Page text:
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Factory Girls

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Audiobook Downloadable / ISBN-13: 9781529386301

Price: £24.99

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‘Vital, bang-on, and seriously funny’ Roddy Doyle

The second novel from the Costa Prize shortlisted author of Big Girl, Small Town.

Smart-mouthed and filthy-minded, Maeve Murray has always felt like an outsider in the shitty wee town in Northern Ireland that she calls home. She hopes her exam results will be her ticket to a new life in London; a life where no one knows her business, or cares about her dead sister. But first she’s got to survive a tit-for-tat paramilitary campaign as brutal as her relationship with her mam, iron 800 shirts a day to keep her summer job in the local factory, and dodge the attentions of Handy Andy Strawbridge, her dubious English boss.

Maeve and her two best friends try to squeeze in as much fun as possible into their last summer at home. But as marching season raises tensions between the Catholic and Protestant workforce, Maeve realises something is going on behind the scenes at the factory, forcing her to make a choice that will impact her life – and the lives of others – forever.

(P)2022 Hodder & Stoughton Limited

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Reviews

Full of the stuff that we're starting to expect of Michelle Gallen; wild, hilariously angry characters, and language that is vital, bang-on, and seriously funny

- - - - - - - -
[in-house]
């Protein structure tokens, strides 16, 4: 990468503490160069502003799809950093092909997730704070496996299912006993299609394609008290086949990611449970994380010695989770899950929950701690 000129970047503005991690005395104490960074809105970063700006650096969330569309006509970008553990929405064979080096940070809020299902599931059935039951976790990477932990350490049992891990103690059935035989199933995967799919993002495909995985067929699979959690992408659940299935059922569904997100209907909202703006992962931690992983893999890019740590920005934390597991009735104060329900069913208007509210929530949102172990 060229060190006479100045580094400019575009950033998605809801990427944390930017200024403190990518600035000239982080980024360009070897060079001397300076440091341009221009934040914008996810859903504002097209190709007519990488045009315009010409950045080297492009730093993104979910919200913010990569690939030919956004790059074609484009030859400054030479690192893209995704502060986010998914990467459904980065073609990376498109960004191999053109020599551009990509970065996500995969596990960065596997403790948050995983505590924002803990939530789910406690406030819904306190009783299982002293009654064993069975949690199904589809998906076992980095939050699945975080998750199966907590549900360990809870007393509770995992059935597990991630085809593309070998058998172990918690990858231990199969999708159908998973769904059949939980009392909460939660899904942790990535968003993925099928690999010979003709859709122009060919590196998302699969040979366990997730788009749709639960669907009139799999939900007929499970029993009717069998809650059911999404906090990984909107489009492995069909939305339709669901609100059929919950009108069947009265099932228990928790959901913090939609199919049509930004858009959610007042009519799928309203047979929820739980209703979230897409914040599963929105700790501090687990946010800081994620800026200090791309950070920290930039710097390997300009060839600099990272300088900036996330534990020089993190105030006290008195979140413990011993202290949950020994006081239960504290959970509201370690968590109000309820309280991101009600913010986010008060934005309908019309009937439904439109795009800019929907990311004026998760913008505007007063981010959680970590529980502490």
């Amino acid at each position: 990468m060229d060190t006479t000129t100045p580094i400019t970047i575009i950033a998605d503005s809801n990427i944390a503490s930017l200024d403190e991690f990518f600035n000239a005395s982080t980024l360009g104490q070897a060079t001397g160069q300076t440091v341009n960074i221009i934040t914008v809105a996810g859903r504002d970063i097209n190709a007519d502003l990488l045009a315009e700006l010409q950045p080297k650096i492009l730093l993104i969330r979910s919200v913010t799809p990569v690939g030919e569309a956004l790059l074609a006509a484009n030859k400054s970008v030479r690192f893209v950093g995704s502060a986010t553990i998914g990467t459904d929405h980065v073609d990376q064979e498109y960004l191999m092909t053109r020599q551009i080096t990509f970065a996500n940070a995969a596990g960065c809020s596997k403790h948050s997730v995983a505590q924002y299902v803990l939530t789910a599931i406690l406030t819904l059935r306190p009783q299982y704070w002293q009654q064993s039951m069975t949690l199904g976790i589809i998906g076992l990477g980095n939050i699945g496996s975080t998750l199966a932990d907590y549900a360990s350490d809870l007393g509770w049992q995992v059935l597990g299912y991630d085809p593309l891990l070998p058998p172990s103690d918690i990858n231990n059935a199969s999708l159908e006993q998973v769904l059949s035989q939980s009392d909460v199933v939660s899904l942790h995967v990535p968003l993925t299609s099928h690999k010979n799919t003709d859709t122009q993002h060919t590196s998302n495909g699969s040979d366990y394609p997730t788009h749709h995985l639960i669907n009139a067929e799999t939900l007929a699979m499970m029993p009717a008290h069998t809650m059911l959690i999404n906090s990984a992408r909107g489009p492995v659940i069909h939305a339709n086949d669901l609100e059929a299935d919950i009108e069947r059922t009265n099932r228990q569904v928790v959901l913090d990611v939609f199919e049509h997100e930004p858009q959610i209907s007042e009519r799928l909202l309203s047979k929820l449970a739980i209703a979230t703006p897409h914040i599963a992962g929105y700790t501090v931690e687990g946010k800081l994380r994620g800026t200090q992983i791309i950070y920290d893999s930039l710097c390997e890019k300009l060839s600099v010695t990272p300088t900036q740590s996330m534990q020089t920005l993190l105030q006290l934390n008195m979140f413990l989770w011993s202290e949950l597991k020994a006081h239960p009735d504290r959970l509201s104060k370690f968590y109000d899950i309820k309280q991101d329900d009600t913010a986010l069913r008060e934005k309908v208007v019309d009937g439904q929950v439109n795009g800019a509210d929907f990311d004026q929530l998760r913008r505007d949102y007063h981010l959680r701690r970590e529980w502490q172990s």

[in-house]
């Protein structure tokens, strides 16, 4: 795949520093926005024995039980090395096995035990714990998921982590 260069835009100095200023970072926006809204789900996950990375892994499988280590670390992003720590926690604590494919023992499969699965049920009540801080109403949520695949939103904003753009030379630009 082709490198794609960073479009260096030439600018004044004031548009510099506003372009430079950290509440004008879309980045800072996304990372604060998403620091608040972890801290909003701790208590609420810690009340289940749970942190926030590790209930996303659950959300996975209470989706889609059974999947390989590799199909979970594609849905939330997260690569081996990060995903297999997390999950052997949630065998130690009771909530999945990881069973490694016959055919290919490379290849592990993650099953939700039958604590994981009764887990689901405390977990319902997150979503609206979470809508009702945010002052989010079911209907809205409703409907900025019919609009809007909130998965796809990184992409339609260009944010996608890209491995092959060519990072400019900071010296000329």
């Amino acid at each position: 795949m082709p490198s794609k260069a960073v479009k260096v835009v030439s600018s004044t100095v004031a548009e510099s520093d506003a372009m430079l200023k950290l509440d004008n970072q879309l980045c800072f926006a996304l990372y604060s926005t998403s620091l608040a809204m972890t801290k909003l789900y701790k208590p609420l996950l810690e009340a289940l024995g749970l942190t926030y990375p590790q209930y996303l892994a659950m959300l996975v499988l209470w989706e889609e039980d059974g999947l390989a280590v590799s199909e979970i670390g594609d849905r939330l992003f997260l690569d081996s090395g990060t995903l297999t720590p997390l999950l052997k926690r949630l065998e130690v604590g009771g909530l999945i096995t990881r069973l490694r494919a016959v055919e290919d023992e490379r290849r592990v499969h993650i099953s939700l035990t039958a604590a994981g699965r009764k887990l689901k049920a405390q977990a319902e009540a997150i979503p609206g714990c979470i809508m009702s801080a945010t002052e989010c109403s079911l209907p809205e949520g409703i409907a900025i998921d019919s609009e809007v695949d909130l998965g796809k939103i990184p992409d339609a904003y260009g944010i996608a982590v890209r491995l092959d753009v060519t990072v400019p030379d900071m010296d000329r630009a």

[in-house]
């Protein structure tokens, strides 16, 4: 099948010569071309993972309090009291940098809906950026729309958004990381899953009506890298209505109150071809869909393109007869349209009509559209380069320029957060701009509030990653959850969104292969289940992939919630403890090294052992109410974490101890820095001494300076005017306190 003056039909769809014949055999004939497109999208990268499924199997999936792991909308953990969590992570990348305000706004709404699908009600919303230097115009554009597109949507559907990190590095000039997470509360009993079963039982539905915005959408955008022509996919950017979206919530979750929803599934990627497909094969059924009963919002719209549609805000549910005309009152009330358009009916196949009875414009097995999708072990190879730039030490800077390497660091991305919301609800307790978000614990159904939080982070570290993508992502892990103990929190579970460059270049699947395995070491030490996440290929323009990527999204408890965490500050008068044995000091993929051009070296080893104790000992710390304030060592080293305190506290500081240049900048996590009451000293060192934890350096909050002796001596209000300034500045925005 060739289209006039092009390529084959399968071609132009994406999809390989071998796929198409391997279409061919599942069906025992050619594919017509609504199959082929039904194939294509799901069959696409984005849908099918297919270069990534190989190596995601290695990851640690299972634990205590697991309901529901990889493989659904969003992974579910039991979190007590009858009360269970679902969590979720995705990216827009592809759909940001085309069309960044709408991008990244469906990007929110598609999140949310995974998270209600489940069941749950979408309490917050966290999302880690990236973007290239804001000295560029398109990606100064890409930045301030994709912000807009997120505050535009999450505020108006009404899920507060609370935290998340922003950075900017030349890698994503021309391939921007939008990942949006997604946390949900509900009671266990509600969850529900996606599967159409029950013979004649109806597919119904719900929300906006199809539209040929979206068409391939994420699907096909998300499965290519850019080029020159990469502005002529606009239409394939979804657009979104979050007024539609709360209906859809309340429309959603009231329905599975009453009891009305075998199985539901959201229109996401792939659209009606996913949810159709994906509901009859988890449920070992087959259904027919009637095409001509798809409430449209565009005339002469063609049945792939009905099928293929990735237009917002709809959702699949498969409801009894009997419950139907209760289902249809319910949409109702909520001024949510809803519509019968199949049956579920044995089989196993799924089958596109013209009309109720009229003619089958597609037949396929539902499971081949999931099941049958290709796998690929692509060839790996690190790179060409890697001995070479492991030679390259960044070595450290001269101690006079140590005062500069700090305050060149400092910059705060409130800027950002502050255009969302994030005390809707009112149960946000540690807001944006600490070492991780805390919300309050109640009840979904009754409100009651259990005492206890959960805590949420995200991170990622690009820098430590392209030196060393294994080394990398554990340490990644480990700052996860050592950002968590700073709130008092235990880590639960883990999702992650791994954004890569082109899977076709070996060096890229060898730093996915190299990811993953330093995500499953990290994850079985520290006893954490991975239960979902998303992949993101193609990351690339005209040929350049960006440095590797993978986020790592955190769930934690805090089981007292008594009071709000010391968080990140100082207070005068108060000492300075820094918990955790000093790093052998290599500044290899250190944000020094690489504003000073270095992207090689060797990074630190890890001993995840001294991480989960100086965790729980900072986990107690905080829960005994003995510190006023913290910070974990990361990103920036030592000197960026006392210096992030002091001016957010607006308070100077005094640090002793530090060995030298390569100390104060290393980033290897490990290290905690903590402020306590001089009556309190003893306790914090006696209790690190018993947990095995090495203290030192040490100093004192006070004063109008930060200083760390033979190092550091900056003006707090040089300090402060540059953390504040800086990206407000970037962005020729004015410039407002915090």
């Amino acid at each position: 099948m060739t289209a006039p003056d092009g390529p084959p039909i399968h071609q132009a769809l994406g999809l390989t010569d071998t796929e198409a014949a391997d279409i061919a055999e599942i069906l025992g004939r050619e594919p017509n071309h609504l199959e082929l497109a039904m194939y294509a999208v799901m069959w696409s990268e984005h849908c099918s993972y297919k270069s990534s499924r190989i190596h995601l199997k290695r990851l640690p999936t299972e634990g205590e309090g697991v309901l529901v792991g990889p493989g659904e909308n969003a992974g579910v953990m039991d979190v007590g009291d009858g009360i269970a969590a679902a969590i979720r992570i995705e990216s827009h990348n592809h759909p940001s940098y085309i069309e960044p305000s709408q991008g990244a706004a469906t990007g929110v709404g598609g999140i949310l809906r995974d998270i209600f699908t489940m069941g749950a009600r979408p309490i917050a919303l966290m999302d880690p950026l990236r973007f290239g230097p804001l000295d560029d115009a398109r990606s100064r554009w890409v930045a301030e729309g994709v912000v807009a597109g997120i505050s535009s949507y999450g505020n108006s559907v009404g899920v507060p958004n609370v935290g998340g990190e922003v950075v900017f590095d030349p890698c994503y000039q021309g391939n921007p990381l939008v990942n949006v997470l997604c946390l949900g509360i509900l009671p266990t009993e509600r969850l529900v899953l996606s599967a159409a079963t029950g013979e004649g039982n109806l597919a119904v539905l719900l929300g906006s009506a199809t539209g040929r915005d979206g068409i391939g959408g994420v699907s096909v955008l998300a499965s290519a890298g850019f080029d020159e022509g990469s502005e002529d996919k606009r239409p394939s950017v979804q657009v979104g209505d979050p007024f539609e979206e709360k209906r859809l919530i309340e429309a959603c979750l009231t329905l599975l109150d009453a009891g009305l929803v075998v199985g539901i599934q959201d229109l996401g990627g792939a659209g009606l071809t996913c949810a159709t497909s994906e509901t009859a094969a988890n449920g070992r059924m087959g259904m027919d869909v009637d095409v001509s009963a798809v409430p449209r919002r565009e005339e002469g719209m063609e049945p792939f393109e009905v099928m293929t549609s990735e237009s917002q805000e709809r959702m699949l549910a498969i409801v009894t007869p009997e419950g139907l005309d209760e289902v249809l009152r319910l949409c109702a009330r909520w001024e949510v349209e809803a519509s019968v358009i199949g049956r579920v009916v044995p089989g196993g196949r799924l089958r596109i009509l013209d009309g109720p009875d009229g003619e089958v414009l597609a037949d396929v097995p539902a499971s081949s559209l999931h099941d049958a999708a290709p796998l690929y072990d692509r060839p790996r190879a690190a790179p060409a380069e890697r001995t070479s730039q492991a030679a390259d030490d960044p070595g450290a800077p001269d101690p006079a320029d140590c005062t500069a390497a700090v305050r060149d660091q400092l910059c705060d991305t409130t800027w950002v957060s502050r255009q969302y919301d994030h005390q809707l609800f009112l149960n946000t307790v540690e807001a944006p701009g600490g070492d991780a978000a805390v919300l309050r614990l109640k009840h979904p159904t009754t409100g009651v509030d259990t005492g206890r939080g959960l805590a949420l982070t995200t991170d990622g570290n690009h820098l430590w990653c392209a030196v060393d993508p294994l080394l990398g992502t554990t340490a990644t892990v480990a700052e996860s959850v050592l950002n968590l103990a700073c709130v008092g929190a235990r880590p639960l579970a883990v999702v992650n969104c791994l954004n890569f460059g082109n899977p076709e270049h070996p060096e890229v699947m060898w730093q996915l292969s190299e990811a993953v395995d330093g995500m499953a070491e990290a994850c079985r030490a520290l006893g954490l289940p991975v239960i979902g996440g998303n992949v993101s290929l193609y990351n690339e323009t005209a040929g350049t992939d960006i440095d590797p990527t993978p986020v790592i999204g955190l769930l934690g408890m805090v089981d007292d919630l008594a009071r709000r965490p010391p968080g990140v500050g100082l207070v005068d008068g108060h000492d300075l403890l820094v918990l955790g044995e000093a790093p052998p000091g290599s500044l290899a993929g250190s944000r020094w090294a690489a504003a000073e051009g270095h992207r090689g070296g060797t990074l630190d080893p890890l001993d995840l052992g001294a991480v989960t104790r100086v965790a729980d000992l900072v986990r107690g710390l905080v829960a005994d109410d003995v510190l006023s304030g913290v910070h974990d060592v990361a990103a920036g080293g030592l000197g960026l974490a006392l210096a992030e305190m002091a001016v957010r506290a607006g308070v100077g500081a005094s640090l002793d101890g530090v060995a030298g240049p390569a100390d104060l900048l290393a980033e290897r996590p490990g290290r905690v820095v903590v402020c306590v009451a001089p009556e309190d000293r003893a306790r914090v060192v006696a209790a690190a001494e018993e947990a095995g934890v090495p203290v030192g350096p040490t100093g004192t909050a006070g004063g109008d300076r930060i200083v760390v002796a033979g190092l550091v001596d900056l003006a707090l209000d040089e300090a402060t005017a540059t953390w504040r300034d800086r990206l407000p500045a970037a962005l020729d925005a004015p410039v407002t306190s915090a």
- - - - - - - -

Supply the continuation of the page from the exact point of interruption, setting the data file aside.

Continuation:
Roddy Doyle
A wee novel with an enormous, furious heart . . . Honest, hilarious and such a recognisable portrait of 90s Northern Ireland, Factory Girls is an essential read
Jan Carson
A gorgeous, gritty and hilarious love letter to working class Northern Ireland in the 1990s. Gallen's protagonist, Maeve Murray . . . is a compelling creation who crackles brilliantly from the first pages
Maeve Galvin
One of the most moving and hilarious novels I have ever read . . . Factory Girls is one of the best books ever written about the Troubles, and one of the best books I've read in a very long time
Silas House
Brilliantly observed and full of heart, Factory Girls will be up there on my list of best books for this year
Sheila O'Flanagan
Provocative in more ways than one!
Melatu-Uche Okorie
Majella O'Neill was no flash-in-the-pan - Factory Girls is a powerful second novel. It has all of Gallen's flair for character, her ear for dialogue and her unparalleled sense of comic timing. And this novel cuts deeper, throbs with pent-up fury, a palpable sense of real and urgent despair. Viciously funny
Lucy Caldwell
A riot of a read. A masterclass in voice, the North and the 90s
Sue Divin
A much-awaited second triumph of dark humour - fabulous, dirty dancing words, that lift the soul. Gallen knows how to move us and make us roar at the same time. Jumping out with hysteria, Maeve is the hilarious queen of truth we all want to be
Helen Lederer
Some writers make you think; some writers make you laugh till you cry. Michelle Gallen belongs to that rare, rare group of writers who make you think even as the tears are tripping you. Factory Girls is a seriously funny novel - that manages at the same time to be deadly serious - about work, about friendship, about Northern Ireland in the months leading up to the 1994 ceasefire, and about being a teenager, any time, anywhere